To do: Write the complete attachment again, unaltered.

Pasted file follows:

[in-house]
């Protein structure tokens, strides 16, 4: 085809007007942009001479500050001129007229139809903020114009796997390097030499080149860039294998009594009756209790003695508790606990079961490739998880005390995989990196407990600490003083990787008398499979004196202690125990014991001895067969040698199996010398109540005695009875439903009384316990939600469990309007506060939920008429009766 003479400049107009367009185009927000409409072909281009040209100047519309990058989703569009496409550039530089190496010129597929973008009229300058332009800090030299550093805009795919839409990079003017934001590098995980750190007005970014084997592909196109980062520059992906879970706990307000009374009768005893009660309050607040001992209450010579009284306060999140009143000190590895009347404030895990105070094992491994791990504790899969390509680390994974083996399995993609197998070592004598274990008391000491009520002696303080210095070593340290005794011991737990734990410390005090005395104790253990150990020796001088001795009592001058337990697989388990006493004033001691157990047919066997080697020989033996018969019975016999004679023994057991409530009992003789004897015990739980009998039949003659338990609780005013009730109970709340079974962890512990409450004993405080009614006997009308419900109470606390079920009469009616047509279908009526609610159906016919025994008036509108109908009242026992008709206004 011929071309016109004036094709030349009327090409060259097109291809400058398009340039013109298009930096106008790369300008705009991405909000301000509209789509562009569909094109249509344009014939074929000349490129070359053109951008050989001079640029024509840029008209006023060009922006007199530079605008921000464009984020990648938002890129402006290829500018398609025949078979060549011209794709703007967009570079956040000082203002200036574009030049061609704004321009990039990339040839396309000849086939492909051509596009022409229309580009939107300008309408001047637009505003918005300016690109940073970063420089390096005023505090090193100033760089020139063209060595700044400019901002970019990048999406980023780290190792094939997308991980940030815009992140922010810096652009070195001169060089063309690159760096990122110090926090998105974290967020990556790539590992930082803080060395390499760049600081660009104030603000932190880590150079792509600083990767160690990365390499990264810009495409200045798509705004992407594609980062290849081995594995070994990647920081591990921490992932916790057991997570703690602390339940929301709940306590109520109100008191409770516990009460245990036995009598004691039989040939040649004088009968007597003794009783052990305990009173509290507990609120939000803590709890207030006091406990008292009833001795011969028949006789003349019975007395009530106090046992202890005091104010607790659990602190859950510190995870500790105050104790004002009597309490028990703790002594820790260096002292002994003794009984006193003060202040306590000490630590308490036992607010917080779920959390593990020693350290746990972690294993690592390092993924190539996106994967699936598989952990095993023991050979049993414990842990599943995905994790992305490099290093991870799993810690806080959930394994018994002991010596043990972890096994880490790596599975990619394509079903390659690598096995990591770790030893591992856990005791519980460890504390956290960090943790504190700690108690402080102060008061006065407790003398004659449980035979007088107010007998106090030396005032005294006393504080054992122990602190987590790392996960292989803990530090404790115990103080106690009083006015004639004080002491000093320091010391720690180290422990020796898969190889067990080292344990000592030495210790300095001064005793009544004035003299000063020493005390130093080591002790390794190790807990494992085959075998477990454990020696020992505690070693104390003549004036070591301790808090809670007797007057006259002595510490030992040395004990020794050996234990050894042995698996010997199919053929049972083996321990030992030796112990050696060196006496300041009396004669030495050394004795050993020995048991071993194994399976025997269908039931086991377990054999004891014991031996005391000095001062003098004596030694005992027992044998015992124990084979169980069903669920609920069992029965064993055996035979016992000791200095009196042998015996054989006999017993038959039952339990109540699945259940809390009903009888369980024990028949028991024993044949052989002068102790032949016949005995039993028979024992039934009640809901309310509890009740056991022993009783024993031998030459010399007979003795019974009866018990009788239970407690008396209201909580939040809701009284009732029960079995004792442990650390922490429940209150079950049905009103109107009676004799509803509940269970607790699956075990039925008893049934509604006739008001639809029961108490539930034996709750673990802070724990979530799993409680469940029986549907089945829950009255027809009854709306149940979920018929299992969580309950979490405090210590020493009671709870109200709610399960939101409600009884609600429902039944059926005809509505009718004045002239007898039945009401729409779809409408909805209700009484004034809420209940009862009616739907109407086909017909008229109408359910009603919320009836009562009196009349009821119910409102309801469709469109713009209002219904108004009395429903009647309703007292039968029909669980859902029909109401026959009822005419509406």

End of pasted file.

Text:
[in-house]
């Protein structure tokens, strides 16, 4: 085809007007942009001479500050001129007229139809903020114009796997390097030499080149860039294998009594009756209790003695508790606990079961490739998880005390995989990196407990600490003083990787008398499979004196202690125990014991001895067969040698199996010398109540005695009875439903009384316990939600469990309007506060939920008429009766 003479400049107009367009185009927000409409072909281009040209100047519309990058989703569009496409550039530089190496010129597929973008009229300058332009800090030299550093805009795919839409990079003017934001590098995980750190007005970014084997592909196109980062520059992906879970706990307000009374009768005893009660309050607040001992209450010579009284306060999140009143000190590895009347404030895990105070094992491994791990504790899969390509680390994974083996399995993609197998070592004598274990008391000491009520002696303080210095070593340290005794011991737990734990410390005090005395104790253990150990020796001088001795009592001058337990697989388990006493004033001691157990047919066997080697020989033996018969019975016999004679023994057991409530009992003789004897015990739980009998039949003659338990609780005013009730109970709340079974962890512990409450004993405080009614006997009308419900109470606390079920009469009616047509279908009526609610159906016919025994008036509108109908009242026992008709206004 011929071309016109004036094709030349009327090409060259097109291809400058398009340039013109298009930096106008790369300008705009991405909000301000509209789509562009569909094109249509344009014939074929000349490129070359053109951008050989001079640029024509840029008209006023060009922006007199530079605008921000464009984020990648938002890129402006290829500018398609025949078979060549011209794709703007967009570079956040000082203002200036574009030049061609704004321009990039990339040839396309000849086939492909051509596009022409229309580009939107300008309408001047637009505003918005300016690109940073970063420089390096005023505090090193100033760089020139063209060595700044400019901002970019990048999406980023780290190792094939997308991980940030815009992140922010810096652009070195001169060089063309690159760096990122110090926090998105974290967020990556790539590992930082803080060395390499760049600081660009104030603000932190880590150079792509600083990767160690990365390499990264810009495409200045798509705004992407594609980062290849081995594995070994990647920081591990921490992932916790057991997570703690602390339940929301709940306590109520109100008191409770516990009460245990036995009598004691039989040939040649004088009968007597003794009783052990305990009173509290507990609120939000803590709890207030006091406990008292009833001795011969028949006789003349019975007395009530106090046992202890005091104010607790659990602190859950510190995870500790105050104790004002009597309490028990703790002594820790260096002292002994003794009984006193003060202040306590000490630590308490036992607010917080779920959390593990020693350290746990972690294993690592390092993924190539996106994967699936598989952990095993023991050979049993414990842990599943995905994790992305490099290093991870799993810690806080959930394994018994002991010596043990972890096994880490790596599975990619394509079903390659690598096995990591770790030893591992856990005791519980460890504390956290960090943790504190700690108690402080102060008061006065407790003398004659449980035979007088107010007998106090030396005032005294006393504080054992122990602190987590790392996960292989803990530090404790115990103080106690009083006015004639004080002491000093320091010391720690180290422990020796898969190889067990080292344990000592030495210790300095001064005793009544004035003299000063020493005390130093080591002790390794190790807990494992085959075998477990454990020696020992505690070693104390003549004036070591301790808090809670007797007057006259002595510490030992040395004990020794050996234990050894042995698996010997199919053929049972083996321990030992030796112990050696060196006496300041009396004669030495050394004795050993020995048991071993194994399976025997269908039931086991377990054999004891014991031996005391000095001062003098004596030694005992027992044998015992124990084979169980069903669920609920069992029965064993055996035979016992000791200095009196042998015996054989006999017993038959039952339990109540699945259940809390009903009888369980024990028949028991024993044949052989002068102790032949016949005995039993028979024992039934009640809901309310509890009740056991022993009783024993031998030459010399007979003795019974009866018990009788239970407690008396209201909580939040809701009284009732029960079995004792442990650390922490429940209150079950049905009103109107009676004799509803509940269970607790699956075990039925008893049934509604006739008001639809029961108490539930034996709750673990802070724990979530799993409680469940029986549907089945829950009255027809009854709306149940979920018929299992969580309950979490405090210590020493009671709870109200709610399960939101409600009884609600429902039944059926005809509505009718004045002239007898039945009401729409779809409408909805209700009484004034809420209940009862009616739907109407086909017909008229109408359910009603919320009836009562009196009349009821119910409102309801469709469109713009209002219904108004009395429903009647309703007292039968029909669980859902029909109401026959009822005419509406």